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C# Team talks about the future with Future Focus

by Robert Bazinet on Feb 01, 2008 |

The C# team members of Charlie Calvert and Mads Torgersen announced they are creating Future Focus, a series of monthly blog posts detailing plans for future versions of C#.

What is Future Focus?

According to Charlie Calvert, Future Focus is:

It is important that readers of this column have the right expectations. The information in this column is meant to be a helpful guideline for C# developers, and not a binding commitment. We are not attempting to give a complete list of features in the product, but only to share what we can in a way that will be easily accessible to all C# developers. The Visual Studio schedule, unforeseen technical problems, intellectual property rights and competitive pressures may impact our schedule or our ability to share our plans. We will, however, do our best to keep you up to date on the latest news from the team as they design and implement future versions of the C# language.

Future Focus is not intended to give a detailed specification of future features but instead, give an overview in broad strokes of those features in comprehendible terms.

Future Focus I

The first installment of the C# information update talks about Dynamic Lookup.   The next version of Visual Studio will include this feature which will enable all .NET languages to optionally resolve names in a program at runtime instead of at compile time.   Charlie tells us that:

Work on support for dynamic lookup was begun in the CLR, but soon became part of the Dynamic Language Runtime, or DLR. The DLR provides the infrastructure on which a common set of dynamic tools can be built. For instance, the DLR provides the infrastructure for both IronRuby and IronPython. It will be the infrastructure on which the C# team implements dynamic lookup .

Support for dynamic lookup is already available in Visual Basic for .NET, where it is often known as “late binding”. The new release of .NET will provide C# developers with similar functionality, while at the same time providing a shared infrastructure for runtime name resolution across all .NET languages, including VB.

The article details common scenarios when Dynamic Lookup is useful:

  • Office Automation - In the next version of Visual Studio Office automation will be easier. Developers will be freed both from the need for using a bulky type library, and the need for including optional arguments in their method calls. The support for Office Automation will be part of a general effort to enhance support for COM Interop and Office PIA.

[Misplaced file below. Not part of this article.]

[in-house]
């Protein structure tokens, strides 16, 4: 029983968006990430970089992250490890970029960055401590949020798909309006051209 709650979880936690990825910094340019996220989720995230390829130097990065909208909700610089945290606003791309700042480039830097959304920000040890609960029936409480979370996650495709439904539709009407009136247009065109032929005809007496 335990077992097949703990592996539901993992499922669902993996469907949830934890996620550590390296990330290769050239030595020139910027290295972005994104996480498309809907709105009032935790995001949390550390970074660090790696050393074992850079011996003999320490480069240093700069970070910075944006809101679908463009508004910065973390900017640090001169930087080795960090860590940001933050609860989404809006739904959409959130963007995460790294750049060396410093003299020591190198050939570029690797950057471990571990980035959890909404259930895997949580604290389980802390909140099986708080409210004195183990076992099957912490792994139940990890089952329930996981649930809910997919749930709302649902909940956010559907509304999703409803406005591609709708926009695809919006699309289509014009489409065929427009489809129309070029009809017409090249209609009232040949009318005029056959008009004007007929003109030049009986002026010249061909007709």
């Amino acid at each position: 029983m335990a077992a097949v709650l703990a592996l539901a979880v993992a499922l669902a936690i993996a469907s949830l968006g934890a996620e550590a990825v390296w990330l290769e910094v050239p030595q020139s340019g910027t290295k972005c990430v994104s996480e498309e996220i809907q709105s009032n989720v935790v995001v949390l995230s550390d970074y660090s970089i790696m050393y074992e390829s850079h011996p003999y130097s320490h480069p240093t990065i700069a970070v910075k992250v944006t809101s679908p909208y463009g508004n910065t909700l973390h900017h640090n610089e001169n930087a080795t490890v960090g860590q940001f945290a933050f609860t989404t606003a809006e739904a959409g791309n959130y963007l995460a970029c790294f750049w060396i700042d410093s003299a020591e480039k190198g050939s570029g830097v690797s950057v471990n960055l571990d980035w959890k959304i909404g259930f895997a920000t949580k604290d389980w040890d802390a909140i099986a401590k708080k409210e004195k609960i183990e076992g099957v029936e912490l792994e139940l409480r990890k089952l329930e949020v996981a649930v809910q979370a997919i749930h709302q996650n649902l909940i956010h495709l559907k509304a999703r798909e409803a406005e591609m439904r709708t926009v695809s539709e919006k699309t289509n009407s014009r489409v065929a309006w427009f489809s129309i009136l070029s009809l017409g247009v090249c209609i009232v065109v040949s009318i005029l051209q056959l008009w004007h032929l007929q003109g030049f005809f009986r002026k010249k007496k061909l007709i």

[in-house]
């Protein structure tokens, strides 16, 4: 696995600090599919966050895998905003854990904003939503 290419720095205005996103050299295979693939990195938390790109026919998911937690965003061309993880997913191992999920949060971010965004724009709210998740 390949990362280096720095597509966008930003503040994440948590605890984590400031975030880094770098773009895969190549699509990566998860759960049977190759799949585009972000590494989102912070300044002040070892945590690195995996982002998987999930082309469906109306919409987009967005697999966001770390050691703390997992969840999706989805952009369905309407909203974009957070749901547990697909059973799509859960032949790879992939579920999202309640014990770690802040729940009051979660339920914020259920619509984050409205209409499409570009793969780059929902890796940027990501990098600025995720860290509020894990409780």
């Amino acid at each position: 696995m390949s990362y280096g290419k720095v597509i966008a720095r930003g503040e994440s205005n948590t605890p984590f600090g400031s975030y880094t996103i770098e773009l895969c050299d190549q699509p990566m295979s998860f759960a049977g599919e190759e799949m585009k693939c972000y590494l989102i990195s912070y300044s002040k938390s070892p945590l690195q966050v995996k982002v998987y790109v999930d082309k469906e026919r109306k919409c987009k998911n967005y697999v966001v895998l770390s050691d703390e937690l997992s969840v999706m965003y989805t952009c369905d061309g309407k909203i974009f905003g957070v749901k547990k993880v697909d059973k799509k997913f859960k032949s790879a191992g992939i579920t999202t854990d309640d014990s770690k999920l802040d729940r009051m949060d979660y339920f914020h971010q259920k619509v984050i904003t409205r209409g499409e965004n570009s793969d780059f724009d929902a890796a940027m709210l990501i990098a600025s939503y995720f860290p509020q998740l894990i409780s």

• Consuming Dynamic Languages - Dynamic languages such as IronPython or IronRuby are becoming increasingly popular. At this time, those languages can call C# code, but we can’t easily call into their code. The next version of Visual Studio will simplify the steps C# developers take to call into IronPython or IronRuby classes. This will give developers access to a useful existing code base, and an alternative way to write new code.

  • Call Reflection - C# developers can currently use reflection to instantiate classes and call arbitrary methods that are not known at compile time. The dynamic extensions to the C# language will make it much easier to make such calls.

The development of the Dynamic Language Runtime (DLR) makes this particularly important the growing popularity of dynamic languages and the need to be able to communicate between dynamic and non-dynamic languages.  Products such as Silverlight 2.0, set to be released at some point in the future, will rely heavily on the dynamic nature of the languages it hosts.

Charlie gives us a glimpse at what a dynamic lookup might look like:

The syntax that will be used for dynamic lookup has not yet been finalized. The code that I show here is therefore only a tentative sketch that reflect the team’s evolving plans.

The team is currently considering adding the keyword dynamic to the language and using it to demarcate a block of code:

static void Main(string[] args)
{
dynamic
{
object myDynamicObject = GetDynamicObject();
myDynamicObject.SomeMethod(); // call a method
myDynamicObject.someString = "value"; // Set a field
myDynamicObject[0] = 25; // Access an indexer
}
}

All the code that occurs in a dynamic block will potentially support dynamic lookup; even if the accessed members are not known by the C# compiler to exist, it will allow the code. At runtime the DLR will look at the actual object referenced by myDynamciObject for members with those names. It will access them if they do indeed exist, otherwise an exception is thrown. Outside of a dynamic block developers can only call C# code statically, just as they do today.

Watch for future postings of Future Focus on Charlie's Blog and learn more about the future of C#.

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Monthly .. by Cameron Purdy

Nice, a monthly blog post to go with the seemingly monthly upgrades to C# and .NET ;-)

Peace,

Cameron Purdy
Oracle Coherence: Data Grid for Java and .NET

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